Royal Air Force pilots past and present recently reunited to celebrate the varied but highly distinguished history of their York based Flying Squadron.
Number 72 (Reserve) Squadron from RAF Linton-On-Ouse hosted an event that saw retired heroes meet up with the current generation of pilots to commemorate the contribution the Squadron has made over the years.
The guests were treated to a fantastic flying display with the highlights being a Tucano 9-ship formation flown by current 72 Sqn pilots and a Spitfire display from the Battle Of Britain Memorial Flight that brought back memories of the Sqn’s past.
Officer Commanding 72(R) Sqn, Wing Commander Baz Dale said, “I am delighted to welcome members of the 72 Sqn Association who represent such a broad cross-section of aviation experience.”
Currently 72(R) Sqn delivers world class flying training to pilots that will go on to fly some of the most advanced fast jet aircraft in the world, the Typhoon, the F-35 Lightning II or possibly even with the Red Arrows. The Sqn’s history has taken many forms though.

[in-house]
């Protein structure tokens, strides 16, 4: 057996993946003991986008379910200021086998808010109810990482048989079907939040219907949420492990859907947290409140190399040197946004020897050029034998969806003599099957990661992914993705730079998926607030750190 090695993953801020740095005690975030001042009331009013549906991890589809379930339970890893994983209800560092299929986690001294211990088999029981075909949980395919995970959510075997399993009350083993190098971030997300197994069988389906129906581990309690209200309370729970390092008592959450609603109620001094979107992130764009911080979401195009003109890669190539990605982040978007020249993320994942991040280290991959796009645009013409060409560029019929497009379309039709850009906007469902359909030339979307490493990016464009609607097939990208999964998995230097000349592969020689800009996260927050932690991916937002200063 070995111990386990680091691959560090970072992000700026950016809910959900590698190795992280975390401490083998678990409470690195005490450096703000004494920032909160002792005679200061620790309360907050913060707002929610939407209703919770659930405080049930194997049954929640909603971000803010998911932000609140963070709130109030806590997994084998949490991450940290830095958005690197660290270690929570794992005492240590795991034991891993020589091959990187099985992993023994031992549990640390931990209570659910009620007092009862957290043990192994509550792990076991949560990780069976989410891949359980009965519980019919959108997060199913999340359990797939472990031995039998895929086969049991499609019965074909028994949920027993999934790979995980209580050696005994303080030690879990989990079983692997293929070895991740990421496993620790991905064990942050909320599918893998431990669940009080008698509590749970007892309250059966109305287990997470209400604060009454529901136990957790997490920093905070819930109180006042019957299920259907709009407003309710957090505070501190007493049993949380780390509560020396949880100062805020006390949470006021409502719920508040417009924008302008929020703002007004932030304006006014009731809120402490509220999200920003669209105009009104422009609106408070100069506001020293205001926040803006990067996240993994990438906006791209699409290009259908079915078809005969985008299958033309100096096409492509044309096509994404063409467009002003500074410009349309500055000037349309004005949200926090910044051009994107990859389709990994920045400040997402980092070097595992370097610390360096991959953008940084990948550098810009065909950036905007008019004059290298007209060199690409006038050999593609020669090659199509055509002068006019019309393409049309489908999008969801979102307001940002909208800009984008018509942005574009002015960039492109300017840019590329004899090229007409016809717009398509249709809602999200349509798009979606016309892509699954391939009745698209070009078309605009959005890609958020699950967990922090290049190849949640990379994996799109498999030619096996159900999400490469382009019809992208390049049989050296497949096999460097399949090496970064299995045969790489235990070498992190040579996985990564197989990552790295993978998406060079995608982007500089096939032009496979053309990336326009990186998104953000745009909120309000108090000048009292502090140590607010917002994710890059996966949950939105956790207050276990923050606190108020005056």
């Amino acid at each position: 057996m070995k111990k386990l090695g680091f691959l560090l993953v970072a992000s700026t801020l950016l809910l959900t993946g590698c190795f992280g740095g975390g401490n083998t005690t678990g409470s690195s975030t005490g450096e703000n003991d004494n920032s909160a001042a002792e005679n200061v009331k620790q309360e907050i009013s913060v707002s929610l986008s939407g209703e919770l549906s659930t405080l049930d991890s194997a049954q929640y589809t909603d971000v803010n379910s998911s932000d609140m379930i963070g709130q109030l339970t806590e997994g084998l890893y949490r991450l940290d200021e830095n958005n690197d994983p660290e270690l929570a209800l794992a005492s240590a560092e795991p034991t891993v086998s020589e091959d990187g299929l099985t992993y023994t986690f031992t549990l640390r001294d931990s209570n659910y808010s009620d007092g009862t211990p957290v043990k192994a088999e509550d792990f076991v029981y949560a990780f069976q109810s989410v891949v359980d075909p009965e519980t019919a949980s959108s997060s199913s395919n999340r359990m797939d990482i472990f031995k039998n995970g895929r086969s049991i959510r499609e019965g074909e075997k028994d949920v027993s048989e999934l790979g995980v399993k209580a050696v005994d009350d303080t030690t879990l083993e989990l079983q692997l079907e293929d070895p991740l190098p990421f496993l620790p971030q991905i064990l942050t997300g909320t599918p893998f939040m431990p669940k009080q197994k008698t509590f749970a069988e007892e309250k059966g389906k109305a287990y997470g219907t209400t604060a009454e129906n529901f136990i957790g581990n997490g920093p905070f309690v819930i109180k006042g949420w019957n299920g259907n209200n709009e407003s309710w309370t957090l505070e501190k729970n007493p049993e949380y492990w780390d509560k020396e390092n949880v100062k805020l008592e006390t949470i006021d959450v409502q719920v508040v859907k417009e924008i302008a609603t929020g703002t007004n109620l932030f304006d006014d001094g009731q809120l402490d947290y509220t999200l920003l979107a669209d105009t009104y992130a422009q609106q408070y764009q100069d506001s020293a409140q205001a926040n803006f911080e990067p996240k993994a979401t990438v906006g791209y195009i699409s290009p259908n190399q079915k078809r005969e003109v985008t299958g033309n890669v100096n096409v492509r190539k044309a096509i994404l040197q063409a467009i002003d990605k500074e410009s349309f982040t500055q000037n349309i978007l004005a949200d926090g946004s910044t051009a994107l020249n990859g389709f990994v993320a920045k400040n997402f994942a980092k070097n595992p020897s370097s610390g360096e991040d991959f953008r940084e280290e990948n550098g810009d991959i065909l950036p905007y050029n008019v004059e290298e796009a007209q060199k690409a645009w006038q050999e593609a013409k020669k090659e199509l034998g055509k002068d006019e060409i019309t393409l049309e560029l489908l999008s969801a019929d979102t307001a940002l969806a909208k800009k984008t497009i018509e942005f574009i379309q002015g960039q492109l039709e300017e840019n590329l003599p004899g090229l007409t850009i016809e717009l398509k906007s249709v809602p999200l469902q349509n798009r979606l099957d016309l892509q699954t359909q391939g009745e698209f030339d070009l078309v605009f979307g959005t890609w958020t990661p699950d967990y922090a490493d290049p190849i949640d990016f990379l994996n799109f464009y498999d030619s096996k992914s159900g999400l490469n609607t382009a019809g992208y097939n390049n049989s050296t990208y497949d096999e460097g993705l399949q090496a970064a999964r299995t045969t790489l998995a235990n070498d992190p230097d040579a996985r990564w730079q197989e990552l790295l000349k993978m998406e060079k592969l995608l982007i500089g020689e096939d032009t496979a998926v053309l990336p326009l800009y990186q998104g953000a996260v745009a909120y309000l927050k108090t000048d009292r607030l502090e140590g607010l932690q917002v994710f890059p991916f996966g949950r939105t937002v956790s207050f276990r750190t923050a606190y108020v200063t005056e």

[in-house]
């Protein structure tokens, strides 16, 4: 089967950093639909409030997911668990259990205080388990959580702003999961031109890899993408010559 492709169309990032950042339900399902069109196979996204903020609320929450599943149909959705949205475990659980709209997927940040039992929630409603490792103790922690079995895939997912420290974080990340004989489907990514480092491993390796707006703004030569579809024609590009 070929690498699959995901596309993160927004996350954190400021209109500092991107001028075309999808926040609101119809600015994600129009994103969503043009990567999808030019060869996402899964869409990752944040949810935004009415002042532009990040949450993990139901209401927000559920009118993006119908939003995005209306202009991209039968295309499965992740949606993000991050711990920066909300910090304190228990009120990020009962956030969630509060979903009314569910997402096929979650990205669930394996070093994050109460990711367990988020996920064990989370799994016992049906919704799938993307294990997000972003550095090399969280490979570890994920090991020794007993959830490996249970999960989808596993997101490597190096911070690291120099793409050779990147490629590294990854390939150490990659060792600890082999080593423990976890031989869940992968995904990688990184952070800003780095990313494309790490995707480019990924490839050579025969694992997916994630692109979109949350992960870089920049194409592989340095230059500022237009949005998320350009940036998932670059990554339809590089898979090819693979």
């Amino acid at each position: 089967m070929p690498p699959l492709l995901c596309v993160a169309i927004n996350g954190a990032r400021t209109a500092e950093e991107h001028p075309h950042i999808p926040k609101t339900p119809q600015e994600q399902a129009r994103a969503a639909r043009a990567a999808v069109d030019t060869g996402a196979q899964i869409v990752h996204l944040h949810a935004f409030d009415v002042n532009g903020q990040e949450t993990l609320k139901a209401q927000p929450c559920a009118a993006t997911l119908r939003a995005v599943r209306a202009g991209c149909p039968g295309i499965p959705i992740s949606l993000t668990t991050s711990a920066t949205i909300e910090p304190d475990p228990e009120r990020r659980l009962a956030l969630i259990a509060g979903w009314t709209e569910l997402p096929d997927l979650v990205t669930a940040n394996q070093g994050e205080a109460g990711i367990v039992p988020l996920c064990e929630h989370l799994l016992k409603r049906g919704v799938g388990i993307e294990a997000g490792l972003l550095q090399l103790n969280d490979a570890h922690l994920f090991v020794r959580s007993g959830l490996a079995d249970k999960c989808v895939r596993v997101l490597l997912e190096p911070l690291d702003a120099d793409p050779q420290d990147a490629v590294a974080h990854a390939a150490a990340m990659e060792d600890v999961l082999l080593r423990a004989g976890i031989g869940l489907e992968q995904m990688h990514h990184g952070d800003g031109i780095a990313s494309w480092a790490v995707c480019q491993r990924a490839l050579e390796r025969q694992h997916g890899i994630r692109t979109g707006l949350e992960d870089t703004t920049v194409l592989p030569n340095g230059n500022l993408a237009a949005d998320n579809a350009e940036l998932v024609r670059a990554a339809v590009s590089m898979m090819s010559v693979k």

No. 72 Sqn was formed in 1917 when it spent its early years based in Basra, Iraq. It then disbanded before being re-established in 1937 to fly Gladiators from RAF Church Fenton, near Tadcaster.
As World War II broke, the Sqn received delivery of its Spitfire fleet and went on to make a huge impact during the Battle Of Britain and the War in general.
72 Sqn supported the main Air Defence effort and the Dunkirk evacuation before deploying on operations in Tunisia, Malta, Sicily, Italy, France and Austria.
On returning to the UK the Sqn flew a variety of jet aircraft before being transformed into a helicopter sqn with its most successful helicopter, the Wessex, supporting operations in Malaya, the 1967 Torrey Canyon disaster and the security effort in Northern Ireland from 1981.
The event was attended by 72(R) Sqn members who had been involved in some of these operations and by listening to the stories told by veterans and serving pilots alike, it was clear that the Sqn has been and continues to be, an invaluable asset to the RAF.
Wg Cdr Dale said, “It is essential to maintain the links between those who have served their country with distinction and the high calibre staff and students of Basic Fast Jet Training, who represent the brightest and best of our future combat air power specialists.”
The annual event was attended by over 100 past and present 72(R) Sqn members and also involved a formal dinner and a visit to the York Air Museum, where some of the members were reunited with aircraft they had flown.
Editor: Flt Lt McKirgan
RAF/MOD Crown Copyright 2013